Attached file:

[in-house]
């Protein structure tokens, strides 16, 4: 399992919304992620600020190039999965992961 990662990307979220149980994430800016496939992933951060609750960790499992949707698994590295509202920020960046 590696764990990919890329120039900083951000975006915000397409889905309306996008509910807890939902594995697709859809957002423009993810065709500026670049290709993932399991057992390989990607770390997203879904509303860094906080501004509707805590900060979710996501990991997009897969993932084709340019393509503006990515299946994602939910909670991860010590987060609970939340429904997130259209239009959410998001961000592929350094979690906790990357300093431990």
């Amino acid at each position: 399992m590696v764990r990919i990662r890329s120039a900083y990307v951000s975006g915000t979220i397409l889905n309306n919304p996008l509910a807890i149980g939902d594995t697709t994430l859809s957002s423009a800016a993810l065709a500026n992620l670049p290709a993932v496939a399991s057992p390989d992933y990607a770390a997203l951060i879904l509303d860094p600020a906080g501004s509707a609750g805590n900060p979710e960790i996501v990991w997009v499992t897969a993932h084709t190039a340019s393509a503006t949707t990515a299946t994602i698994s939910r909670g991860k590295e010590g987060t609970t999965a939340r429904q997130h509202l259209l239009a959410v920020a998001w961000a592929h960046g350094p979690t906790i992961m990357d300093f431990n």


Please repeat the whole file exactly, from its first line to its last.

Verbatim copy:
[in-house]
């Protein structure tokens, strides 16, 4: 399992919304992620600020190039999965992961 990662990307979220149980994430800016496939992933951060609750960790499992949707698994590295509202920020960046 590696764990990919890329120039900083951000975006915000397409889905309306996008509910807890939902594995697709859809957002423009993810065709500026670049290709993932399991057992390989990607770390997203879904509303860094906080501004509707805590900060979710996501990991997009897969993932084709340019393509503006990515299946994602939910909670991860010590987060609970939340429904997130259209239009959410998001961000592929350094979690906790990357300093431990």
């Amino acid at each position: 399992m590696v764990r990919i990662r890329s120039a900083y990307v951000s975006g915000t979220i397409l889905n309306n919304p996008l509910a807890i149980g939902d594995t697709t994430l859809s957002s423009a800016a993810l065709a500026n992620l670049p290709a993932v496939a399991s057992p390989d992933y990607a770390a997203l951060i879904l509303d860094p600020a906080g501004s509707a609750g805590n900060p979710e960790i996501v990991w997009v499992t897969a993932h084709t190039a340019s393509a503006t949707t990515a299946t994602i698994s939910r909670g991860k590295e010590g987060t609970t999965a939340r429904q997130h509202l259209l239009a959410v920020a998001w961000a592929h960046g350094p979690t906790i992961m990357d300093f431990n």